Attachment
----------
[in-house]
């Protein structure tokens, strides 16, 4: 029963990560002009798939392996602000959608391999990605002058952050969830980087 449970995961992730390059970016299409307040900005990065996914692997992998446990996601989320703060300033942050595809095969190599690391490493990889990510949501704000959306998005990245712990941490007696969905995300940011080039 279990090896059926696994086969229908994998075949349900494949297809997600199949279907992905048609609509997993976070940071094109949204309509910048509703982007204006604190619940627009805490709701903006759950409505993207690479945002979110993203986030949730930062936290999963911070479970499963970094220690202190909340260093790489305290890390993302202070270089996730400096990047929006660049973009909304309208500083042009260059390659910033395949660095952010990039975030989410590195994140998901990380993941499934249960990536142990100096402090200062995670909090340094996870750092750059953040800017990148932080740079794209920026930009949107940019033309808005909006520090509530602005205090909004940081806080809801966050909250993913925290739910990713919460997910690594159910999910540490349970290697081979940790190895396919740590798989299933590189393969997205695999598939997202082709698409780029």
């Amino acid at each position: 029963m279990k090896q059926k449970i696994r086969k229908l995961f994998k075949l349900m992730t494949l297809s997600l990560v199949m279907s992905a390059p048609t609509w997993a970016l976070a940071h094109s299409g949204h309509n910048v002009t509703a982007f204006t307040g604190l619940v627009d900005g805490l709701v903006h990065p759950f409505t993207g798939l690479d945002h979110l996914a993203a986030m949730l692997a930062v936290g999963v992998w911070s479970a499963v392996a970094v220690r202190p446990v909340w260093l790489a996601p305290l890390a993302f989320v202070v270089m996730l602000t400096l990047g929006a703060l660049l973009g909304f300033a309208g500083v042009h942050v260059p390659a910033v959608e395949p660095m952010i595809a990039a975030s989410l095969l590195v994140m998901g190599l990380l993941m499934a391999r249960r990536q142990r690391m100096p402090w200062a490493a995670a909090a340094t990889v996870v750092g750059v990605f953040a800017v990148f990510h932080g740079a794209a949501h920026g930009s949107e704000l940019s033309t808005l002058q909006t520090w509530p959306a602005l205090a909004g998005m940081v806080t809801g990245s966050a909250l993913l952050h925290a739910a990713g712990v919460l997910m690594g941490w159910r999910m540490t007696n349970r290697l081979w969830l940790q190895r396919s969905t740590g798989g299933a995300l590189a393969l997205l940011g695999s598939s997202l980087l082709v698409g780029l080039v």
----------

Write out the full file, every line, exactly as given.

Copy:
[in-house]
């Protein structure tokens, strides 16, 4: 029963990560002009798939392996602000959608391999990605002058952050969830980087 449970995961992730390059970016299409307040900005990065996914692997992998446990996601989320703060300033942050595809095969190599690391490493990889990510949501704000959306998005990245712990941490007696969905995300940011080039 279990090896059926696994086969229908994998075949349900494949297809997600199949279907992905048609609509997993976070940071094109949204309509910048509703982007204006604190619940627009805490709701903006759950409505993207690479945002979110993203986030949730930062936290999963911070479970499963970094220690202190909340260093790489305290890390993302202070270089996730400096990047929006660049973009909304309208500083042009260059390659910033395949660095952010990039975030989410590195994140998901990380993941499934249960990536142990100096402090200062995670909090340094996870750092750059953040800017990148932080740079794209920026930009949107940019033309808005909006520090509530602005205090909004940081806080809801966050909250993913925290739910990713919460997910690594159910999910540490349970290697081979940790190895396919740590798989299933590189393969997205695999598939997202082709698409780029």
């Amino acid at each position: 029963m279990k090896q059926k449970i696994r086969k229908l995961f994998k075949l349900m992730t494949l297809s997600l990560v199949m279907s992905a390059p048609t609509w997993a970016l976070a940071h094109s299409g949204h309509n910048v002009t509703a982007f204006t307040g604190l619940v627009d900005g805490l709701v903006h990065p759950f409505t993207g798939l690479d945002h979110l996914a993203a986030m949730l692997a930062v936290g999963v992998w911070s479970a499963v392996a970094v220690r202190p446990v909340w260093l790489a996601p305290l890390a993302f989320v202070v270089m996730l602000t400096l990047g929006a703060l660049l973009g909304f300033a309208g500083v042009h942050v260059p390659a910033v959608e395949p660095m952010i595809a990039a975030s989410l095969l590195v994140m998901g190599l990380l993941m499934a391999r249960r990536q142990r690391m100096p402090w200062a490493a995670a909090a340094t990889v996870v750092g750059v990605f953040a800017v990148f990510h932080g740079a794209a949501h920026g930009s949107e704000l940019s033309t808005l002058q909006t520090w509530p959306a602005l205090a909004g998005m940081v806080t809801g990245s966050a909250l993913l952050h925290a739910a990713g712990v919460l997910m690594g941490w159910r999910m540490t007696n349970r290697l081979w969830l940790q190895r396919s969905t740590g798989g299933a995300l590189a393969l997205l940011g695999s598939s997202l980087l082709v698409g780029l080039v």